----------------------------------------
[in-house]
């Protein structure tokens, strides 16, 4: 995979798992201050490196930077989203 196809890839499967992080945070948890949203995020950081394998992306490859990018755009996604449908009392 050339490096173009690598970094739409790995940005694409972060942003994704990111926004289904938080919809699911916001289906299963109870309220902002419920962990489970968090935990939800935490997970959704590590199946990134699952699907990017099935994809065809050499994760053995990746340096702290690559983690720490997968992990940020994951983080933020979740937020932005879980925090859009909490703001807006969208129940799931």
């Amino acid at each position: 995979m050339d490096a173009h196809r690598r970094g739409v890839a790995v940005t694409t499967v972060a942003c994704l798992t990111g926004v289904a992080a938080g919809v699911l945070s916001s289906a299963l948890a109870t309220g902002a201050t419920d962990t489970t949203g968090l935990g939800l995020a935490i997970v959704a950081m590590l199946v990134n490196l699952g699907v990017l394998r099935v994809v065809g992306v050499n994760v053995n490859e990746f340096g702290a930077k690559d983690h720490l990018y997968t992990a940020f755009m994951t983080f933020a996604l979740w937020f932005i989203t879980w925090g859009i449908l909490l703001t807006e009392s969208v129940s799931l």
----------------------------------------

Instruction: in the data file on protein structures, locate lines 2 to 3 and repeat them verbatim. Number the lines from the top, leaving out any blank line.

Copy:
């Protein structure tokens, strides 16, 4: 995979798992201050490196930077989203 196809890839499967992080945070948890949203995020950081394998992306490859990018755009996604449908009392 050339490096173009690598970094739409790995940005694409972060942003994704990111926004289904938080919809699911916001289906299963109870309220902002419920962990489970968090935990939800935490997970959704590590199946990134699952699907990017099935994809065809050499994760053995990746340096702290690559983690720490997968992990940020994951983080933020979740937020932005879980925090859009909490703001807006969208129940799931």
């Amino acid at each position: 995979m050339d490096a173009h196809r690598r970094g739409v890839a790995v940005t694409t499967v972060a942003c994704l798992t990111g926004v289904a992080a938080g919809v699911l945070s916001s289906a299963l948890a109870t309220g902002a201050t419920d962990t489970t949203g968090l935990g939800l995020a935490i997970v959704a950081m590590l199946v990134n490196l699952g699907v990017l394998r099935v994809v065809g992306v050499n994760v053995n490859e990746f340096g702290a930077k690559d983690h720490l990018y997968t992990a940020f755009m994951t983080f933020a996604l979740w937020f932005i989203t879980w925090g859009i449908l909490l703001t807006e009392s969208v129940s799931l």